Big Ten-Champion Nittany Lions More Worthy Than Buckeyes

For some reason Ohio State is ranked No. 2 in the latest playoff rankings and Penn State is No. 7. That has to change if Penn State beats Wisconsin on Saturday night.

The protocols are in place.

The question now is, will the College Football Playoff Selection Committee follow them?

Or, are we bracing for the ESPN Invitational?

It’s the responsibility of the Committee, according to the Committee, to select the four-team playoff field “using a process that distinguishes among otherwise comparable teams by considering:

  • “Conference championships won,
  • “Strength of schedule,
  • “Head-to-head competition,
  • “Comparative outcomes of common opponents (without incenting margin of victory), and,
  • “Other relevant factors such as key injuries that may have affected a team’s performance during the season or likely will affect its postseason performance.”

Penn State and Ohio State are comparable teams based on both being in the Top 10 in the latest playoff rankings, both being in the Big Ten and both being in the East Division of the Big Ten.

There are two significant differences.

Penn State beat Ohio State, 24-21, on Oct. 21.

And Penn State will be playing in the Big Ten Championship Game on Saturday night in Indianapolis, and Ohio State will not.

Those are facts, not interpretations.

But for some reason Ohio State is ranked No. 2 in the latest playoff rankings and Penn State is No. 7.

That has to change if Penn State beats Wisconsin on Saturday night.

A Penn Sate team that improves to 11-2 overall with a head-to-head victory over Ohio State and a Big Ten Championship under its belt has to be ranked ahead of a 11-1 Ohio State team that failed to reach its conference championship game.

Even one that has victories over Oklahoma and Michigan to its credit.

Winning a conference championship has meant everything to the Committee previously.

But this year there are those awaiting the Committee’s decision who insist it should not this time as it relates to the Nittany Lions and the Buckeyes.

Ohio State is clearly the superior team, it’s being argued.

There are two problems with that.

One, the Big Ten standings say otherwise, and the Committee has been “properly instructed (based on the beliefs that the regular season is unique and must be preserved).”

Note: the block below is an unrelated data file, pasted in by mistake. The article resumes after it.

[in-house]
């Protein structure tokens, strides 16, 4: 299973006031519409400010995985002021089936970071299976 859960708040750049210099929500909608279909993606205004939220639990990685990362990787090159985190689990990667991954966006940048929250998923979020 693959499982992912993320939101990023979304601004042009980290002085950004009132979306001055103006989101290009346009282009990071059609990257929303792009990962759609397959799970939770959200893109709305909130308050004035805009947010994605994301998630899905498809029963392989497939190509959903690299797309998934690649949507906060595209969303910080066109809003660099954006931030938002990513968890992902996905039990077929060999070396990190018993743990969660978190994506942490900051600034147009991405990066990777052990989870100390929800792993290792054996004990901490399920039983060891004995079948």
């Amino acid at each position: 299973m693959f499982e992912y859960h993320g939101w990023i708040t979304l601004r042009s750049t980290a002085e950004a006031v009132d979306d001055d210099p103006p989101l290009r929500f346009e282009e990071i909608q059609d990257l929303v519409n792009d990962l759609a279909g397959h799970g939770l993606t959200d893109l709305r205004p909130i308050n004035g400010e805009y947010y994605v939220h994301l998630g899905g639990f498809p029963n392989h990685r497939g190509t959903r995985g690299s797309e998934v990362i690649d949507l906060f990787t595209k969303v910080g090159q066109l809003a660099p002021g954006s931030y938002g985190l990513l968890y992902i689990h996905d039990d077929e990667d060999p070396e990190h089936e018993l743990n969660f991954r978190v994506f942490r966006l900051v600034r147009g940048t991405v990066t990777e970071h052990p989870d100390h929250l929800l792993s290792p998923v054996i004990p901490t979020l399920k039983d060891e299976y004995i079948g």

And Two, Penn State isn’t the same team that lost to Pitt and got hammered by Michigan.

Based on the early returns, it seemed much more likely Penn State would lose to Minnesota on Oct. 1 and head coach James Franklin would lose his job at season’s end than it was that Penn State would run the table and Franklin would be the Big Ten media’s pick for Coach of the Year.

But here we are.

Penn State rallied from a 13-3 halftime deficit, tied Minnesota on a last-play-of-regulation field goal and won in overtime.

And the Nittany Lions haven’t stopped winning since.

They’re healthier, more explosive, more competitive, more complete and unbeaten since that Michigan debacle (49-10 on Sept. 24), including the aforementioned head-to-head victory over Ohio State.

There are probably a couple of reasons why so many apparently haven’t noticed.

One, that lasting first impression wasn’t flattering.

And two, the program is still stained by the Sandusky tragedy, and even a playoff berth isn’t going to wash away.

But the Committee isn’t supposed to be influenced by any of that.

The Committee is supposed to be above the “eye test” and other such perceptive assumptions.

The protocols are in place.

And there isn’t an asterisk attached to prevent a less-marketable, less-appealing field of four than everyone initially anticipated.

If Penn State wins on Saturday night, Penn State deserves to be in, period.

To leave a Big Ten-champion Penn State squad out would invalidate the entire tournament, the entire process.

Not to mention College Football Playoff Selection Committee protocol.


Categories: Mike Prisuta’s Sports Section